Meanwhile, Williams has been all but invisible. He has only held private fundraising events for donors, according to his campaign office. The fundraisers seem to have paid off. Williams pulled in almost $1.5 million this election cycle, a third of which came from PACs.
Cathy Moss is part of a small contingent of Democrats in Somervell County, in the northern part of the 25th district. Moss said she’s been tracking Williams’ campaign actions. “The only thing we’ve heard from him is he showed up, unannounced, at a senior citizen home and just walked around,” she said.
Despite the lack of Democratic success in past elections, Oliver said she can win in District 25. She cited an increase in Democratic primary voters during the past four years. The number of Democratic primary voters in the district increased from about 15,500 in the 2014 midterm election to more than 27,000 this year.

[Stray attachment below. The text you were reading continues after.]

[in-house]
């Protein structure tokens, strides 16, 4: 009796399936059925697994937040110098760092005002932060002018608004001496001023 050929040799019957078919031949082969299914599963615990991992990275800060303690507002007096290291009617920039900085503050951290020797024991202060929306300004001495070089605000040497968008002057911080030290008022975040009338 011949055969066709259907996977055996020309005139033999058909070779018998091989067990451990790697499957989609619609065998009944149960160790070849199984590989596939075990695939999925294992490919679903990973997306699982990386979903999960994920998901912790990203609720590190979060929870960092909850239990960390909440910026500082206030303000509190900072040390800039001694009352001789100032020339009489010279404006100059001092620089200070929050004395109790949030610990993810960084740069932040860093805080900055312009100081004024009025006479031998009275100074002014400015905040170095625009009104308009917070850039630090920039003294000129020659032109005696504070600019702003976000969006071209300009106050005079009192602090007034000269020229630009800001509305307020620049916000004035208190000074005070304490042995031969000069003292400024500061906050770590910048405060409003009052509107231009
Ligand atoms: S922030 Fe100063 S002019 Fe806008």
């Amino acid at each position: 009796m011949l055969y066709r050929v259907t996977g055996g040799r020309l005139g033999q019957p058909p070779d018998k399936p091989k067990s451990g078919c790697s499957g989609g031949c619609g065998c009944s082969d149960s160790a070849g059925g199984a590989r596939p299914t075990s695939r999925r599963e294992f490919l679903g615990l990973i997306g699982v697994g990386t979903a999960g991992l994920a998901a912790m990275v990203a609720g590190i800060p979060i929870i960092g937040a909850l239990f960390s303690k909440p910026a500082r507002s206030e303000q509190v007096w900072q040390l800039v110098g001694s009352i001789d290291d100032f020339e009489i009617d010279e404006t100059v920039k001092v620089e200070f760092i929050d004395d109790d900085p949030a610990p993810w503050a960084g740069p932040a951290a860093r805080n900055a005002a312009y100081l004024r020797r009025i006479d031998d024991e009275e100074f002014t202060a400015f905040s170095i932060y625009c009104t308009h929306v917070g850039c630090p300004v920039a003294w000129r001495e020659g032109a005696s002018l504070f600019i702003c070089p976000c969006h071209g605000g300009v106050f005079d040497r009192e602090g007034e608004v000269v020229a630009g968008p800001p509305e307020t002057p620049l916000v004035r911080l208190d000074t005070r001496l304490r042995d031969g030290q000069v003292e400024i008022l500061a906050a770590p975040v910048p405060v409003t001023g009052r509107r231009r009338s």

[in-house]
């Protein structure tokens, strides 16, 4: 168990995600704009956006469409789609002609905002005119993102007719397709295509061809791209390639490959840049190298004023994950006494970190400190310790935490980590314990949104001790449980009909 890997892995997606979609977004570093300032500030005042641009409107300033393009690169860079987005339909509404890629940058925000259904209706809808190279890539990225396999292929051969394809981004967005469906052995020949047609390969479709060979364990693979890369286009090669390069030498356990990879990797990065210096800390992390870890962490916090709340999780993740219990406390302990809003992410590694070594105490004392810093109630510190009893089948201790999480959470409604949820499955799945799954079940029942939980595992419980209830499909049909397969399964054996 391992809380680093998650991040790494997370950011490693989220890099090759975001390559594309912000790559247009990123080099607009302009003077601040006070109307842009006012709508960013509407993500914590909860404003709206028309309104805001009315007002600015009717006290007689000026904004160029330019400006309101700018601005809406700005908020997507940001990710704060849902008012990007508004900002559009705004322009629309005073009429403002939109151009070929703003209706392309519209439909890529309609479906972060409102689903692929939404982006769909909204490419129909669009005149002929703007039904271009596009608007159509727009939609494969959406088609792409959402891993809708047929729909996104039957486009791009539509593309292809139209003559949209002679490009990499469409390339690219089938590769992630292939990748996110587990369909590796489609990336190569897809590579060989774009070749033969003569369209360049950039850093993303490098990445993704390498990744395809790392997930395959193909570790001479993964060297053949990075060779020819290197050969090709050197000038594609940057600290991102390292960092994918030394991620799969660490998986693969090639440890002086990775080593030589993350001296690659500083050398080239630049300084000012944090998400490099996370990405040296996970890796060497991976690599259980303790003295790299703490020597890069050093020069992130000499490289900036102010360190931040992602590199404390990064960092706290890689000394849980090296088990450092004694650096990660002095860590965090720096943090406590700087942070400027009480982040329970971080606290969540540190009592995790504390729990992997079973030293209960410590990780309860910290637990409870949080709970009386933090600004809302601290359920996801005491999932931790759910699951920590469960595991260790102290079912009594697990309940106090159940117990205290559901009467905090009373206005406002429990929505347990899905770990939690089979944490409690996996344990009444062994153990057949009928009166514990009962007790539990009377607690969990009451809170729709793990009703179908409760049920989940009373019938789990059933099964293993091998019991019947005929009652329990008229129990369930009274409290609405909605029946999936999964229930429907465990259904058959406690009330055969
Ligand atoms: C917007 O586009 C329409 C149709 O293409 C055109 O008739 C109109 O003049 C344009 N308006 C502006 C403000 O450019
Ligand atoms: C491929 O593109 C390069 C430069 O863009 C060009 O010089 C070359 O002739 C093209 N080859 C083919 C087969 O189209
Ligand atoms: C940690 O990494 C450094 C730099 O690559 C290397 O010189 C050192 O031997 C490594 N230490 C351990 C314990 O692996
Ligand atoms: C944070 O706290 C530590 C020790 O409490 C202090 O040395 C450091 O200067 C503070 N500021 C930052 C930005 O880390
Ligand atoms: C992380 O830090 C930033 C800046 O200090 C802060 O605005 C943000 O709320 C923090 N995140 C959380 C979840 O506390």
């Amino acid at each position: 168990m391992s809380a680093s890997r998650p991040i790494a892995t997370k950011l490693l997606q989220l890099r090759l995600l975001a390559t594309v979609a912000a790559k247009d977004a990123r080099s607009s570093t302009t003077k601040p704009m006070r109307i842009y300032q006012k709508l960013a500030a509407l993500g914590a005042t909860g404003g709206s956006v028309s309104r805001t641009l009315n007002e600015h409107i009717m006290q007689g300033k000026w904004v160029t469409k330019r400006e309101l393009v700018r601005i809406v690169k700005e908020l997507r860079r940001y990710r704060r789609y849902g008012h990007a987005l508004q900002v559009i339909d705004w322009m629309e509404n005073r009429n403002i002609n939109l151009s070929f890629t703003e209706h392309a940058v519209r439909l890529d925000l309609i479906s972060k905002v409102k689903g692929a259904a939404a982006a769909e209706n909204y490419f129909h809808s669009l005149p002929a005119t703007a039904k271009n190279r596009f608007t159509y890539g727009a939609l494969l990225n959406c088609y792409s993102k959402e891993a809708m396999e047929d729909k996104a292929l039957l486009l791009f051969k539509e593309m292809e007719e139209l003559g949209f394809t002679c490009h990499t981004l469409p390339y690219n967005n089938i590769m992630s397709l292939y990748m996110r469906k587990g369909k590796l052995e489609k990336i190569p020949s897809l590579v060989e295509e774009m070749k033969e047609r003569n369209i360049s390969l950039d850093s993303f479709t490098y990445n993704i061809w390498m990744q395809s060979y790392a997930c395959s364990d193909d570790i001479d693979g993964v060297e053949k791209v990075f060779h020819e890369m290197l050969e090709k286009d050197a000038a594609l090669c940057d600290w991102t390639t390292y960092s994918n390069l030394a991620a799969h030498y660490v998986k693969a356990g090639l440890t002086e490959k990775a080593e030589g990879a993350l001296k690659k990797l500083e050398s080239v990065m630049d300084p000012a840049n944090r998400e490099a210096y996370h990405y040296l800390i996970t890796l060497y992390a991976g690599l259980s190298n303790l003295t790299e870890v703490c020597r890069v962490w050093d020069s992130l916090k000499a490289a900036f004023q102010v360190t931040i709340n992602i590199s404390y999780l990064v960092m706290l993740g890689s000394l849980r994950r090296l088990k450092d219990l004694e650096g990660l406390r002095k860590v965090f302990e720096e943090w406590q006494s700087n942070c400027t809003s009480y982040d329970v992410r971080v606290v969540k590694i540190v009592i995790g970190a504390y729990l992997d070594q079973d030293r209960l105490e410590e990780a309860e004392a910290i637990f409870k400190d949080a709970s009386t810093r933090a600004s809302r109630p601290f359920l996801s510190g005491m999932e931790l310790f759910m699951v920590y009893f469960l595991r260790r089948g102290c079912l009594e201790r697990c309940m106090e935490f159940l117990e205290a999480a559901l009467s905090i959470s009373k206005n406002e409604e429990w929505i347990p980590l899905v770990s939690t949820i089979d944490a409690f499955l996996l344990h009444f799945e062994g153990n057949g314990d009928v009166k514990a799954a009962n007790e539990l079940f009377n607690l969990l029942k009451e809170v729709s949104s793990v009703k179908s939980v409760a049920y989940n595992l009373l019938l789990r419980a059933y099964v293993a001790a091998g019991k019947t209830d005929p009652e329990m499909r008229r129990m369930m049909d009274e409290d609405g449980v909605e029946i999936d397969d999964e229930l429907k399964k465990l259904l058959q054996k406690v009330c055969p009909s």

Demographic changes likely explain some of the increased Democratic voter turnout in the district. “We are at the end of the redistricting cycle,” said Jim Henson, a political scientist at UT Austin. “These districts are not the same as when Republicans drew them the first time.” Hays County, which is in District 25, was the fastest growing county in the state last year, and Tarrant County, also in District 25, was the fifth fastest growing county in the nation. The majority of this growth is due to migration, not births, according to U.S.census data.
Still, Oliver’s odds are long, Henson said. “I don’t look at this and see an obvious path to victory, other than a dramatic increase in Travis County turnout. But given what we’re seeing in this cycle, that’s not out of the question,” he said.